Newly restored, 10-year-old Faux-A-Chaud Mural
“When I designed this wall, I wanted a visitor to Saint Lucia to have an idea of who we are as a people,” Alwyn St. Omer, designer of the mural says.
The artist said he is hoping that the wall serves as a symbol of national unity and national pride. He also hopes that Saint Lucians especially see the wall as more of an apolitical symbol – “it’s not a Flambeau thing or a Labour thing.”
The close to 100-foot wall brings a sense of vibrancy to a community that makes the news mostly for the wrong reasons. While many walls are built to divide, the artistic work-in-progress spearheaded by St. Omer seeks to bring people together in unity and peace. “We’re hoping that after the drawing stage is done, I would like to give some of the talented young people the opportunity to work with me on this wall,” St. Omer said.”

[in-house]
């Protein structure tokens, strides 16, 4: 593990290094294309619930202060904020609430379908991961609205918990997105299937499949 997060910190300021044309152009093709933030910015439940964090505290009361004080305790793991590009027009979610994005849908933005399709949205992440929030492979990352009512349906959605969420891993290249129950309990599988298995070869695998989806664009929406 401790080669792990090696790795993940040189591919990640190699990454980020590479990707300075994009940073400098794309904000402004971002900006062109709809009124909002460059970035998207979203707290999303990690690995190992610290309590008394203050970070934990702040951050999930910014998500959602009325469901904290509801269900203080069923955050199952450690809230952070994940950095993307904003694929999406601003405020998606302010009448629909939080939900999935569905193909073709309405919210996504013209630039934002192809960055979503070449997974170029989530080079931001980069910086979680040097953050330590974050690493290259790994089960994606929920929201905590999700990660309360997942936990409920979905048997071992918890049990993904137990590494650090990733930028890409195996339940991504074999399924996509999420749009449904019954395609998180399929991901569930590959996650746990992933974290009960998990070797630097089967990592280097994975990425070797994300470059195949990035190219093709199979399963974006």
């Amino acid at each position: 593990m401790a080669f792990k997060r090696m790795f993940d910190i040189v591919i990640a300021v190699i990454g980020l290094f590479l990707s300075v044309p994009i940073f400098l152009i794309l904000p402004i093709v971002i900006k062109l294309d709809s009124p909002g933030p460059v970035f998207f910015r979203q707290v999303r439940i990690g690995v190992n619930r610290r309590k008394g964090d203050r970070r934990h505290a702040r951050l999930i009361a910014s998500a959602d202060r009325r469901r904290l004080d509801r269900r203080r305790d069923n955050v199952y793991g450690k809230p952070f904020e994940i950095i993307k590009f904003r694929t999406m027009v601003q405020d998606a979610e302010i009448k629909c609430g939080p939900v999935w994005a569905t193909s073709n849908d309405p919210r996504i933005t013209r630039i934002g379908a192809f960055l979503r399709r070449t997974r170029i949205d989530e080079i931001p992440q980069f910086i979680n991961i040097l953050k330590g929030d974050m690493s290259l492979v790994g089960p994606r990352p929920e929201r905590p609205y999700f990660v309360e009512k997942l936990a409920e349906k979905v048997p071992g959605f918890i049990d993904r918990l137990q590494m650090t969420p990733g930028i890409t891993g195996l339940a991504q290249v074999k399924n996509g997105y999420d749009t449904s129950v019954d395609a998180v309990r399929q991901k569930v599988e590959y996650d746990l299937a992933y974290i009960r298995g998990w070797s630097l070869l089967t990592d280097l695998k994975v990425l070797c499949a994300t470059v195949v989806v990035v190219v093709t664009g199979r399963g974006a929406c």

The new mural was achieved through the invaluable assistance of corporate clients who helped in cash or kind and the Ministry of the Creative Industries. Collectively, their contributions helped towards achieving this Landmark Artistic Venture of Art in Public Spaces and assisted in creating employment, working toward the unity of our people and, by extension, the beautification of the City of Castries.
The main artists are Alwyn St Omer and Sabrina Romulus with supporting artists Tyrone Steel and Julio St Omer. Painting the mural also involves the assistance of a crew of scaffolding assistants, Martin Louis and Owen Andrew, among the many. Working on the wall, at sometimes great heights and in traffic, would not be possible if not for their help, constantly positioning and repositioning the scaffolding to allow painting. The concept for the new mural is centered on National Unity and Peace. Sir John Compton,
Sir George Charles and the national flag are central figures surrounded by illustrations representing outstanding St Lucians, historic events, agriculture and tourism, based
on the theme of St Lucia’s National Motto, “The Land, the
People, the Light”.